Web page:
Hindu woman doctor makes history by contesting provincial polls in Pakistan

Dr. Saveera Prakash

Peshawar: Dr. Saveera Prakash, a 25-year-old Hindu woman doctor, has created history by becoming the first woman from the minority community to run for the provincial elections in Pakistan’s troubled Khyber Pakhtunkhwa (KPK) province. Prakash, who is a candidate of the Pakistan Peoples Party (PPP), filed her nomination papers on Friday for the PK-25 general seat in Buner district, a mountainous region in KPK. She also applied for a seat reserved for women in the KPK Assembly.

Prakash, who hails from a family of doctors and PPP activists, said she wants to serve the people of her constituency, especially the women and the poor, and improve the health facilities in the area. She said she was inspired by her father, Dr. Om Prakash, who retired recently after serving as a doctor for 35 years and being a loyal member of the PPP. She also said she received the support and encouragement of the party’s senator Rubina Khalid and other provincial leaders, who will officially hand over the party ticket to her at a PPP rally in Buner on Wednesday.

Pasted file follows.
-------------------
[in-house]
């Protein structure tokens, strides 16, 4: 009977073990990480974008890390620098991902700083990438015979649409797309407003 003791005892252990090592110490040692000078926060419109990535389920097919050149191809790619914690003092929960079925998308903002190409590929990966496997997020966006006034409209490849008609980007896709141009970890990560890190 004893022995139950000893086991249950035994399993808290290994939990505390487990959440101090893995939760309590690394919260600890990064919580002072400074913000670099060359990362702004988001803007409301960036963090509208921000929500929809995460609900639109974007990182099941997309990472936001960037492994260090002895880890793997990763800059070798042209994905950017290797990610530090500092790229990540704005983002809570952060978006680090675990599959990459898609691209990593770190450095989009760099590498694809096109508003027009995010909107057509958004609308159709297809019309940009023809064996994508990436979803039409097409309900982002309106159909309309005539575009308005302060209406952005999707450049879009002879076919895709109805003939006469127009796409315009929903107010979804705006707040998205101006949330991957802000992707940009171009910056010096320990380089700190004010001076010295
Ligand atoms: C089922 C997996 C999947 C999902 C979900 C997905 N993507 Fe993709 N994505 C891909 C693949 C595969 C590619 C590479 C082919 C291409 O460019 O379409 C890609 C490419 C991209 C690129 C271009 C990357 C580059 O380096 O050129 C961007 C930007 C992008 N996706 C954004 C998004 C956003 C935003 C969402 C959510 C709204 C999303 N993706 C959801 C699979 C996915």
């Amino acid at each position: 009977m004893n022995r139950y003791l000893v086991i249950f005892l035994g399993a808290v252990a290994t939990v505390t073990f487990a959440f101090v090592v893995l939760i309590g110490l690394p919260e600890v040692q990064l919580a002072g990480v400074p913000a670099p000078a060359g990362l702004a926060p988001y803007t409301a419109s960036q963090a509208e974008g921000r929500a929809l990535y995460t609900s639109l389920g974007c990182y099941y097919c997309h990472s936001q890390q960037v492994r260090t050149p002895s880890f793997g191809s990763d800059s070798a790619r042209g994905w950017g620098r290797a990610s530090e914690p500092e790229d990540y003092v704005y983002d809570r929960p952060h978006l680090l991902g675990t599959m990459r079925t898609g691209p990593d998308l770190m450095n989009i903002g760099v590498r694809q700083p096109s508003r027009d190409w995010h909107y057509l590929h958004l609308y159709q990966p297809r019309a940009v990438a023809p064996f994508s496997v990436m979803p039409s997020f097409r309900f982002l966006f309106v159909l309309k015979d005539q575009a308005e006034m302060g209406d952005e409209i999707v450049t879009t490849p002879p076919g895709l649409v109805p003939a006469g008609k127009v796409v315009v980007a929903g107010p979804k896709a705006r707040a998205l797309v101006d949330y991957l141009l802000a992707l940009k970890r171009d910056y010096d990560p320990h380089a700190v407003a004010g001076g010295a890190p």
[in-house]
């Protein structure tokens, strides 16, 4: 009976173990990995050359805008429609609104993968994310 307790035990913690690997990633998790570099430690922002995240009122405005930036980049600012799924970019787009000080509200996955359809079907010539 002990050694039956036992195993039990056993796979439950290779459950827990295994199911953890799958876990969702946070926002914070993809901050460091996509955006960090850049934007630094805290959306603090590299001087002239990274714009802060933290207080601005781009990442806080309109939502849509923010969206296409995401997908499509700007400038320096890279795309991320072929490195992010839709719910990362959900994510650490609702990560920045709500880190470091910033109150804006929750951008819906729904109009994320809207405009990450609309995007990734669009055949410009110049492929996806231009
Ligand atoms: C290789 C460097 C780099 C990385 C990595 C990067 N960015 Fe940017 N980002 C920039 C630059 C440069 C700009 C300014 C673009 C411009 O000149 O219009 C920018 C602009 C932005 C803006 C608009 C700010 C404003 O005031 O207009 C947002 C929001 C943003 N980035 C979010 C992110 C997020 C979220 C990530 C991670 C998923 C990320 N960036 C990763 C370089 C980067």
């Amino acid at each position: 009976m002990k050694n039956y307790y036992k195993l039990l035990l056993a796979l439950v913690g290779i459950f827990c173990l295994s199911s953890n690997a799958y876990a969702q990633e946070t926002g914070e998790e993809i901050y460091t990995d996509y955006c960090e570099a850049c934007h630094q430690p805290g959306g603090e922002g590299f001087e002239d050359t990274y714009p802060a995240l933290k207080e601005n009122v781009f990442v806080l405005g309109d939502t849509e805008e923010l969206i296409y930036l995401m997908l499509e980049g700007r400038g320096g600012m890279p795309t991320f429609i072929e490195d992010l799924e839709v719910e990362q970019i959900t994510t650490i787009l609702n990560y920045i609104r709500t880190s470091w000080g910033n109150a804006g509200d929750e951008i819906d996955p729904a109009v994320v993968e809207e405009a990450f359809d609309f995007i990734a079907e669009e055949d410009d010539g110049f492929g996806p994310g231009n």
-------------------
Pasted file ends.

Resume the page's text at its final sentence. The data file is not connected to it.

Prakash, who completed her medical degree from Abbottabad International Medical College in 2022, said she decided to join politics after witnessing the dismal state of the government hospitals and the lack of basic amenities for the people. She said she hopes to bring a positive change in the lives of the people and the society by winning the elections, which are scheduled to be held on February 8.

Dr. Saveera Prakash

Prakash’s candidature is a rare and remarkable feat in Pakistan, where the Hindu, Christian, and Sikh communities are minorities and face discrimination and persecution. According to the Constitution of Pakistan, 10 seats are reserved for non-Muslims in the National Assembly, 23 seats are reserved for non-Muslims in the four provincial assemblies, and four seats are reserved for non-Muslims in the Senate. However, these seats are usually filled by nomination, not by direct election, and the representation of minorities is often nominal and ineffective. Prakash is one of the few non-Muslims who have dared to contest from a general seat, where they have to compete with the Muslim majority.